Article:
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$69.50 – General Admission
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Fleet Foxes is an American indie folk band from Seattle, WA. Led by lead singer-songwriter Robin Pecknold, the band released their fourth critically acclaimed album Shore in the fall of 2020. Shore earned the band their second Grammy nomination (Best Alternative Music Album), and sweeping praise (MOJO five stars, Rolling Stone four stars, Pitchfork fifth consecutive Best New Music) with Rolling Stone calling the album “…the most immediately rewarding Fleet Foxes record since their brilliant 2008 debut.”
Widely ranked among the greatest live bands of their generation, My Morning Jacket have long maintained their status as one of the most vital forces in American rock-and-roll. With their thrillingly expansive and eclectic sound, the Louisville-bred band has influenced an entire era of musicians, largely by staying one step ahead of mainstream pop culture and following their instincts to endless innovation. On their long-awaited new full-length—a self-titled body of work that marks their ninth studio album—My Morning Jacket reaffirm the rarefied magic that’s made them so beloved, embedding every song with moments of discovery, revelation, and ecstatic catharsis.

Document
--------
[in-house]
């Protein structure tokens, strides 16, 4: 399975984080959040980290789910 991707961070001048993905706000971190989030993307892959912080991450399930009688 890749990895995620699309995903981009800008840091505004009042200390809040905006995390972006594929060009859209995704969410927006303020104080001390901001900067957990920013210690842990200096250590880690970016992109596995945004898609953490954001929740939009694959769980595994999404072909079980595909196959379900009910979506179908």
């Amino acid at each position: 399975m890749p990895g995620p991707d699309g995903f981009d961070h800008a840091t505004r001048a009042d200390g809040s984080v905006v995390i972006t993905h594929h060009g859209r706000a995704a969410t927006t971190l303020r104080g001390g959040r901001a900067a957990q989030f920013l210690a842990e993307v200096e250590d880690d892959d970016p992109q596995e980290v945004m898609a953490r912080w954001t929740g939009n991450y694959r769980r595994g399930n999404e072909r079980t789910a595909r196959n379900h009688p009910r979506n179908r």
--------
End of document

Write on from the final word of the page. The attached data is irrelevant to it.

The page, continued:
Their first new music since 2015’s Grammy Award-nominated The Waterfall, My Morning Jacket came to life after a nearly permanent hiatus for the band (vocalist/guitar Jim James, bassist Tom Blankenship, drummer Patrick Hallahan, guitarist Carl Broemel, and keyboardist Bo Koster). “We didn’t know if we’d make another record again,” James admits. “For a long time I was feeling burnt-out, and unsure if I wanted to do this anymore.” During that hiatus, James and Broemel each released a series of acclaimed solo projects, while Koster toured the world as part of Roger Waters’ band and all members except James played in Ray LaMontagne’s band. But after performing four shows in summer 2019 (beginning with two mind-blowing nights at Red Rocks Amphitheatre), My Morning Jacket was overcome with the urge to carry on. “It’d been so long since we’d played together, there was that question of ‘Is this maybe going to be a wake-up call that it’s time for us to move on?’” Blankenship recalls. “But then as soon as we got onstage, it felt like coming home.”